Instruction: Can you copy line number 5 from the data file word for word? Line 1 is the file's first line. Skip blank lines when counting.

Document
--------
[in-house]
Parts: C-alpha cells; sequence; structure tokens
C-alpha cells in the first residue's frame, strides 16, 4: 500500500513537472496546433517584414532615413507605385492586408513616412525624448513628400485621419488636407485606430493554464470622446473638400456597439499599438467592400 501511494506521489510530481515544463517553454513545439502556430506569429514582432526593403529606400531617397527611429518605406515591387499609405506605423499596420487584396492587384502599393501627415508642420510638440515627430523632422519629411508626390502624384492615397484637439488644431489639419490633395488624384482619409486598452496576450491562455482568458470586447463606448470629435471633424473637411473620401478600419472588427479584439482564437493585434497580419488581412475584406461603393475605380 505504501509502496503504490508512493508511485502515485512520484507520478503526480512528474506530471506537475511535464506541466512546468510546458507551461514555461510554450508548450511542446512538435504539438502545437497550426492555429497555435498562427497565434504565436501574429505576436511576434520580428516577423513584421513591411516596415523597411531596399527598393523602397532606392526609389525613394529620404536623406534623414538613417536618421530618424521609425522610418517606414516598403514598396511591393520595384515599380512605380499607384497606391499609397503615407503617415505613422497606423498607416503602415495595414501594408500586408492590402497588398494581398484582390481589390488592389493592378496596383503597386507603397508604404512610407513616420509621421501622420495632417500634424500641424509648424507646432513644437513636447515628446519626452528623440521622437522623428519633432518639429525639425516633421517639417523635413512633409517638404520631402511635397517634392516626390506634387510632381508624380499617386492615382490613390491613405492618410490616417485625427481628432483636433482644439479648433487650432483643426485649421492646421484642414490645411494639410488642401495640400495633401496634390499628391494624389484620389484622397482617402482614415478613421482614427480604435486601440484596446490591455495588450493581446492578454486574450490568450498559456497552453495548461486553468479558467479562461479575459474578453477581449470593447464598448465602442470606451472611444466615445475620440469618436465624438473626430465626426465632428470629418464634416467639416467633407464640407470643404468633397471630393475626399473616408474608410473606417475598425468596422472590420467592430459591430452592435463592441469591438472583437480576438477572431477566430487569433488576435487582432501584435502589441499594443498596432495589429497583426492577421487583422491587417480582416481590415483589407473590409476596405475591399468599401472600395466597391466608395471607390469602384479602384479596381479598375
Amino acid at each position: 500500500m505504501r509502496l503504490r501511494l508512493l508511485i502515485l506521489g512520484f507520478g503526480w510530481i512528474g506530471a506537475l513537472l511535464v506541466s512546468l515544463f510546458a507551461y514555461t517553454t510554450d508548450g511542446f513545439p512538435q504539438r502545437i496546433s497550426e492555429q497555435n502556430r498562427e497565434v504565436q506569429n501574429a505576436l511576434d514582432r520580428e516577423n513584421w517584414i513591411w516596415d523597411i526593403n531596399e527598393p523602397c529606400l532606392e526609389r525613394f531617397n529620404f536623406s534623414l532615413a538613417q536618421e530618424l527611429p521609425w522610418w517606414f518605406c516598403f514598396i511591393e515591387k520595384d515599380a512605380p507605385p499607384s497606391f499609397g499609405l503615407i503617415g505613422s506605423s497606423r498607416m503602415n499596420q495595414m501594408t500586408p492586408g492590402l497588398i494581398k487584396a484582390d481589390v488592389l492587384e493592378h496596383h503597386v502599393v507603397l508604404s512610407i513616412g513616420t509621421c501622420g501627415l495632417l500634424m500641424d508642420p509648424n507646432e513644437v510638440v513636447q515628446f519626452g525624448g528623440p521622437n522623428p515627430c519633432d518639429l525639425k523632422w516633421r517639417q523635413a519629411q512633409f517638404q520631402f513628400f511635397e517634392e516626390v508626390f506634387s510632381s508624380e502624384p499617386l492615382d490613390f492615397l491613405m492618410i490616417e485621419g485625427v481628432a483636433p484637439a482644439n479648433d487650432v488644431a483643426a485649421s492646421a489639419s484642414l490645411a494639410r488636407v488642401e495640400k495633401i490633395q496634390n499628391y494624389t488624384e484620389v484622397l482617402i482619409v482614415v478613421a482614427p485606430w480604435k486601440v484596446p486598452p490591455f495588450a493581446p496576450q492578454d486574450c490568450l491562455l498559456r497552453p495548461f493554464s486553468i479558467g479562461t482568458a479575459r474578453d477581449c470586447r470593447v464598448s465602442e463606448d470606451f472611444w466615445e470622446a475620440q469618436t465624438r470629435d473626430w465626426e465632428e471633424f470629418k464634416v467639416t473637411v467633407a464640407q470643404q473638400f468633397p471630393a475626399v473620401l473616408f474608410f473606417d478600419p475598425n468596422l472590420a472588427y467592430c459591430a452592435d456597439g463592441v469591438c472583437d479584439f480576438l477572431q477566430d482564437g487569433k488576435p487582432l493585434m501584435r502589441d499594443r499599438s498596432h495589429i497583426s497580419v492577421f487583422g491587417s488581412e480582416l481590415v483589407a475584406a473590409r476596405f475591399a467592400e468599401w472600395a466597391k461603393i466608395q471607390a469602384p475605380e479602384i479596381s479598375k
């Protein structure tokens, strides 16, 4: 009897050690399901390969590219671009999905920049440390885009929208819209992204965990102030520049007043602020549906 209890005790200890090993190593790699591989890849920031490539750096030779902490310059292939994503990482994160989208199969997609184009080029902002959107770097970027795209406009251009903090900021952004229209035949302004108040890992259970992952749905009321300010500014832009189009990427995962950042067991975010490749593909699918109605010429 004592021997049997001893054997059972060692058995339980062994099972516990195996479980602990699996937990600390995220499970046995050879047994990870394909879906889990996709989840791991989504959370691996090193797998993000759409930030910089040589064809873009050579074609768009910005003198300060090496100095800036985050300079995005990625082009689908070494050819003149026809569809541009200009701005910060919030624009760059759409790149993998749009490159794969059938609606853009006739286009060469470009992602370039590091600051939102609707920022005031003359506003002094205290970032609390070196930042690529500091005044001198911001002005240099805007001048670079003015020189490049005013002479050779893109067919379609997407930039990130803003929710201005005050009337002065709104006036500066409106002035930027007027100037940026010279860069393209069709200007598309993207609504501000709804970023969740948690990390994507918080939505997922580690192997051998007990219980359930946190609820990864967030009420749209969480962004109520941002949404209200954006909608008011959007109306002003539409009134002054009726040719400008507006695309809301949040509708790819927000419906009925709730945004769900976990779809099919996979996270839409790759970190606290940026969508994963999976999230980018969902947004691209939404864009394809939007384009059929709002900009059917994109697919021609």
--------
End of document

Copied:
């Protein structure tokens, strides 16, 4: 009897050690399901390969590219671009999905920049440390885009929208819209992204965990102030520049007043602020549906 209890005790200890090993190593790699591989890849920031490539750096030779902490310059292939994503990482994160989208199969997609184009080029902002959107770097970027795209406009251009903090900021952004229209035949302004108040890992259970992952749905009321300010500014832009189009990427995962950042067991975010490749593909699918109605010429 004592021997049997001893054997059972060692058995339980062994099972516990195996479980602990699996937990600390995220499970046995050879047994990870394909879906889990996709989840791991989504959370691996090193797998993000759409930030910089040589064809873009050579074609768009910005003198300060090496100095800036985050300079995005990625082009689908070494050819003149026809569809541009200009701005910060919030624009760059759409790149993998749009490159794969059938609606853009006739286009060469470009992602370039590091600051939102609707920022005031003359506003002094205290970032609390070196930042690529500091005044001198911001002005240099805007001048670079003015020189490049005013002479050779893109067919379609997407930039990130803003929710201005005050009337002065709104006036500066409106002035930027007027100037940026010279860069393209069709200007598309993207609504501000709804970023969740948690990390994507918080939505997922580690192997051998007990219980359930946190609820990864967030009420749209969480962004109520941002949404209200954006909608008011959007109306002003539409009134002054009726040719400008507006695309809301949040509708790819927000419906009925709730945004769900976990779809099919996979996270839409790759970190606290940026969508994963999976999230980018969902947004691209939404864009394809939007384009059929709002900009059917994109697919021609």